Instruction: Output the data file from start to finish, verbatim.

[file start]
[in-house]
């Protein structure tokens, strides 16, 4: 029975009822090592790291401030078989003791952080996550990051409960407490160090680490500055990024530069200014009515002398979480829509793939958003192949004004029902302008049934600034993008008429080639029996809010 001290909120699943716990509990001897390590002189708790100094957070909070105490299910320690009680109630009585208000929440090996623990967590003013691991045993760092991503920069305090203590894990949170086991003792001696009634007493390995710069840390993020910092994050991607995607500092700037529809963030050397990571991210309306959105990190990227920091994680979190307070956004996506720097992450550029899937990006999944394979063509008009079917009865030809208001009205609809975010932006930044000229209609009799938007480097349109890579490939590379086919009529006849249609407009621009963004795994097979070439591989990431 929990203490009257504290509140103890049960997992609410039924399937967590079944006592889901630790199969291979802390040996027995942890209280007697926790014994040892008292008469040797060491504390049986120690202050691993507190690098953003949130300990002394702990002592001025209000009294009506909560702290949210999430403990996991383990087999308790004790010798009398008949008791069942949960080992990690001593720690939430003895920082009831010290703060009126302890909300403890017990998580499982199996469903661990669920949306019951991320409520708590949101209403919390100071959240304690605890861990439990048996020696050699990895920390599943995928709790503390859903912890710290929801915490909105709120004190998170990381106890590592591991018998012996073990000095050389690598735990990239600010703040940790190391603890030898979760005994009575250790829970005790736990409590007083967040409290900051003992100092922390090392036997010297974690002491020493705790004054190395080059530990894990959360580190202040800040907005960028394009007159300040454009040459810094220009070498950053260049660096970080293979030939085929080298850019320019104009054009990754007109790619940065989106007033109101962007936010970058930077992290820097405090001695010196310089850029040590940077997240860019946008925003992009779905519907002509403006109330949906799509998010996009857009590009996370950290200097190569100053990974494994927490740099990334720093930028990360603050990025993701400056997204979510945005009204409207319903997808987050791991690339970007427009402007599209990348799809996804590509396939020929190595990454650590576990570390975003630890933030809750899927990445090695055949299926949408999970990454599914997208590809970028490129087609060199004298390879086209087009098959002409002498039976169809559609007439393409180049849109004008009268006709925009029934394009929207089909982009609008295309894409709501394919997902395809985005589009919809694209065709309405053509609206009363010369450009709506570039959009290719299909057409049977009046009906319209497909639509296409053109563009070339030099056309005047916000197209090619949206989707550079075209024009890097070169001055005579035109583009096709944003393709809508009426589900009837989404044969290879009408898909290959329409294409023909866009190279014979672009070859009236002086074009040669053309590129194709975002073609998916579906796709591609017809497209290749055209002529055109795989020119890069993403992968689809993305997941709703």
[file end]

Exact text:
[in-house]
């Protein structure tokens, strides 16, 4: 029975009822090592790291401030078989003791952080996550990051409960407490160090680490500055990024530069200014009515002398979480829509793939958003192949004004029902302008049934600034993008008429080639029996809010 001290909120699943716990509990001897390590002189708790100094957070909070105490299910320690009680109630009585208000929440090996623990967590003013691991045993760092991503920069305090203590894990949170086991003792001696009634007493390995710069840390993020910092994050991607995607500092700037529809963030050397990571991210309306959105990190990227920091994680979190307070956004996506720097992450550029899937990006999944394979063509008009079917009865030809208001009205609809975010932006930044000229209609009799938007480097349109890579490939590379086919009529006849249609407009621009963004795994097979070439591989990431 929990203490009257504290509140103890049960997992609410039924399937967590079944006592889901630790199969291979802390040996027995942890209280007697926790014994040892008292008469040797060491504390049986120690202050691993507190690098953003949130300990002394702990002592001025209000009294009506909560702290949210999430403990996991383990087999308790004790010798009398008949008791069942949960080992990690001593720690939430003895920082009831010290703060009126302890909300403890017990998580499982199996469903661990669920949306019951991320409520708590949101209403919390100071959240304690605890861990439990048996020696050699990895920390599943995928709790503390859903912890710290929801915490909105709120004190998170990381106890590592591991018998012996073990000095050389690598735990990239600010703040940790190391603890030898979760005994009575250790829970005790736990409590007083967040409290900051003992100092922390090392036997010297974690002491020493705790004054190395080059530990894990959360580190202040800040907005960028394009007159300040454009040459810094220009070498950053260049660096970080293979030939085929080298850019320019104009054009990754007109790619940065989106007033109101962007936010970058930077992290820097405090001695010196310089850029040590940077997240860019946008925003992009779905519907002509403006109330949906799509998010996009857009590009996370950290200097190569100053990974494994927490740099990334720093930028990360603050990025993701400056997204979510945005009204409207319903997808987050791991690339970007427009402007599209990348799809996804590509396939020929190595990454650590576990570390975003630890933030809750899927990445090695055949299926949408999970990454599914997208590809970028490129087609060199004298390879086209087009098959002409002498039976169809559609007439393409180049849109004008009268006709925009029934394009929207089909982009609008295309894409709501394919997902395809985005589009919809694209065709309405053509609206009363010369450009709506570039959009290719299909057409049977009046009906319209497909639509296409053109563009070339030099056309005047916000197209090619949206989707550079075209024009890097070169001055005579035109583009096709944003393709809508009426589900009837989404044969290879009408898909290959329409294409023909866009190279014979672009070859009236002086074009040669053309590129194709975002073609998916579906796709591609017809497209290749055209002529055109795989020119890069993403992968689809993305997941709703």